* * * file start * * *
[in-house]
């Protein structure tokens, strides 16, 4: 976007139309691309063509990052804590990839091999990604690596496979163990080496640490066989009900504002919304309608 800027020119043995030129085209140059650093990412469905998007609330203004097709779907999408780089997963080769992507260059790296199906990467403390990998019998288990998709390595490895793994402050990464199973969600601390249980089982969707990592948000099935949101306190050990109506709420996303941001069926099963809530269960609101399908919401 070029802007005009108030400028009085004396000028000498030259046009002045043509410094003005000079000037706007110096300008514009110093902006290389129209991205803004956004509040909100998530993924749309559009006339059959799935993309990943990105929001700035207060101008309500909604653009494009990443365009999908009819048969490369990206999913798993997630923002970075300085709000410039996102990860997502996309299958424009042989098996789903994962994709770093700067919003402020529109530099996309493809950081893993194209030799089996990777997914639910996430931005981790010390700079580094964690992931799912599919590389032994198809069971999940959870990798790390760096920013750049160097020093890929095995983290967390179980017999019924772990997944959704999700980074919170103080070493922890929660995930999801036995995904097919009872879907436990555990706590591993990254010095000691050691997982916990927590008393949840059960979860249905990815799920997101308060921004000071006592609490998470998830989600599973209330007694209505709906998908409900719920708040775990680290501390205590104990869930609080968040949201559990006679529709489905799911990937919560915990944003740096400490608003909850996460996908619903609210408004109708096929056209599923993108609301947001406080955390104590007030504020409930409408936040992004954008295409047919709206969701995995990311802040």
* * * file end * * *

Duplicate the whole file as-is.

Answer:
[in-house]
């Protein structure tokens, strides 16, 4: 976007139309691309063509990052804590990839091999990604690596496979163990080496640490066989009900504002919304309608 800027020119043995030129085209140059650093990412469905998007609330203004097709779907999408780089997963080769992507260059790296199906990467403390990998019998288990998709390595490895793994402050990464199973969600601390249980089982969707990592948000099935949101306190050990109506709420996303941001069926099963809530269960609101399908919401 070029802007005009108030400028009085004396000028000498030259046009002045043509410094003005000079000037706007110096300008514009110093902006290389129209991205803004956004509040909100998530993924749309559009006339059959799935993309990943990105929001700035207060101008309500909604653009494009990443365009999908009819048969490369990206999913798993997630923002970075300085709000410039996102990860997502996309299958424009042989098996789903994962994709770093700067919003402020529109530099996309493809950081893993194209030799089996990777997914639910996430931005981790010390700079580094964690992931799912599919590389032994198809069971999940959870990798790390760096920013750049160097020093890929095995983290967390179980017999019924772990997944959704999700980074919170103080070493922890929660995930999801036995995904097919009872879907436990555990706590591993990254010095000691050691997982916990927590008393949840059960979860249905990815799920997101308060921004000071006592609490998470998830989600599973209330007694209505709906998908409900719920708040775990680290501390205590104990869930609080968040949201559990006679529709489905799911990937919560915990944003740096400490608003909850996460996908619903609210408004109708096929056209599923993108609301947001406080955390104590007030504020409930409408936040992004954008295409047919709206969701995995990311802040």